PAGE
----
LONDON, Aug 14, 2010 (AFP) - Premier League managers face an extra headache this season as they try to adapt to a new rule, described as "stupid" by Arsenal boss Arsene Wenger, which requires all top-flight teams to pick from a strict 25-man squad.
A Premier League edict brought in to encourage the development of young talent demands that only 25 players are eligible for selection by the 20 clubs in England's top tier, of which eight must be homegrown.
So while Sir Alex Ferguson, Wenger, Carlo Ancelotti and company would usually be concentrating on their tactics going into the first weekend of the Premier League campaign, this year they are also frantically juggling their squads to decide which players will make the cut for the September 1 deadline.
In addition to the 25-man group, clubs can also include as many players as they like who are under 21 on their overall squad list, and they are also available for selection.
But if a club doesn't have eight homegrown players, it is forced to name a smaller squad.
In exceptional circumstances, such as two goalkeepers out of three being injured, a replacement can be added to the original list of 25.
But aside from that, no changes to the 25 can be made before the transfer window reopens in January.
|Liverpool Club's manager Roy Hodgson (R), poses for photographers with new signing, Christian Poulsen, following a press conference at their Melwood training ground in Liverpool on August 13, 2010. Liverpool completed the signing of Juventus midfielder Poulsen, paving the way for the possible departure of Argentina captain Javier Mascherano. AFP|
Ostensibly the rule is supposed to help produce more British players at a time when the Premier League has more foreign players than any other league in the world.
England's failure at the World Cup has only intensified the debate about how to bring through more young stars.
But the Premier League's definition of 'home-grown' actually only requires the player to have been registered with an English or Welsh club for three years between their 16th and 21st birthdays, meaning a foreign youngster brought into the country could also qualify.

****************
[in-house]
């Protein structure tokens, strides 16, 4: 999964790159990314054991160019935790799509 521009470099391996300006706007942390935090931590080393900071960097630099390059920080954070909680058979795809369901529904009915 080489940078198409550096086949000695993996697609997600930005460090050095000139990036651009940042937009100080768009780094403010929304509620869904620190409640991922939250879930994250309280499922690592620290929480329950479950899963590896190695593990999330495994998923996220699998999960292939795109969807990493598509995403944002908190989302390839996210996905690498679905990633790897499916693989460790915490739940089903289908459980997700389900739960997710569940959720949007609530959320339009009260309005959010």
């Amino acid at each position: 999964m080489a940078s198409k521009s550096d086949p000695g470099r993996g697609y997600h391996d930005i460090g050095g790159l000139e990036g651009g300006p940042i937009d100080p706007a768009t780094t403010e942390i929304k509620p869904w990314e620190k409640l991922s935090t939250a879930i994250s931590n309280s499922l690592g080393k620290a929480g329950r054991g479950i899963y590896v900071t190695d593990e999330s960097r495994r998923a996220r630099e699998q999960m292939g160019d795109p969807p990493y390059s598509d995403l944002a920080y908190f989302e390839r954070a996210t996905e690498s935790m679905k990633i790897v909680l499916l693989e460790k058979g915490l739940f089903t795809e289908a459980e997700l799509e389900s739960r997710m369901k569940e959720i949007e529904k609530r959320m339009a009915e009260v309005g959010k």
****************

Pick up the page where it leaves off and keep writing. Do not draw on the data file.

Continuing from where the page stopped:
It is a rule widely criticised by top managers who are used to stockpiling players from around the globe to cope with the demands of challenging for trophies domestically and in Europe.
Arsenal boss Wenger admits it has already affected his thinking as he ponders whether to make more signings before the transfer window shuts on August 31.
"When everyone is fit and available, we have quite a strong squad," Wenger said. "Also, we have this stupid rule in place with the 25 players, so everybody has to not have too many players."
The rule means Tottenham are faced with the prospect of England defender Jonathan Woodgate, currently sidelined through injury, sitting in the stands even if he returns to fitness because boss Harry Redknapp can't risk giving up a space in his 25 to a player who may not be available for several months.
Manchester United manager Ferguson has the same problem with sidelined England midfielder Owen Hargreaves.
Across Manchester, City boss Roberto Mancini has 33 senior players and is likely to leave Craig Bellamy and Roque Santa Cruz - two strikers who cost a combined 20 million pounds - out of his 25 altogether due to his close-season spending spree.
Redknapp doesn't agree that the rule will help with youth development.
"If young players are good enough they'll come through anyway," he told the Daily Mail. "You get some kids who will get in the 25 and don't work on their game.
"You've got to deserve to be there, rather than just having them for the sake of it, token players."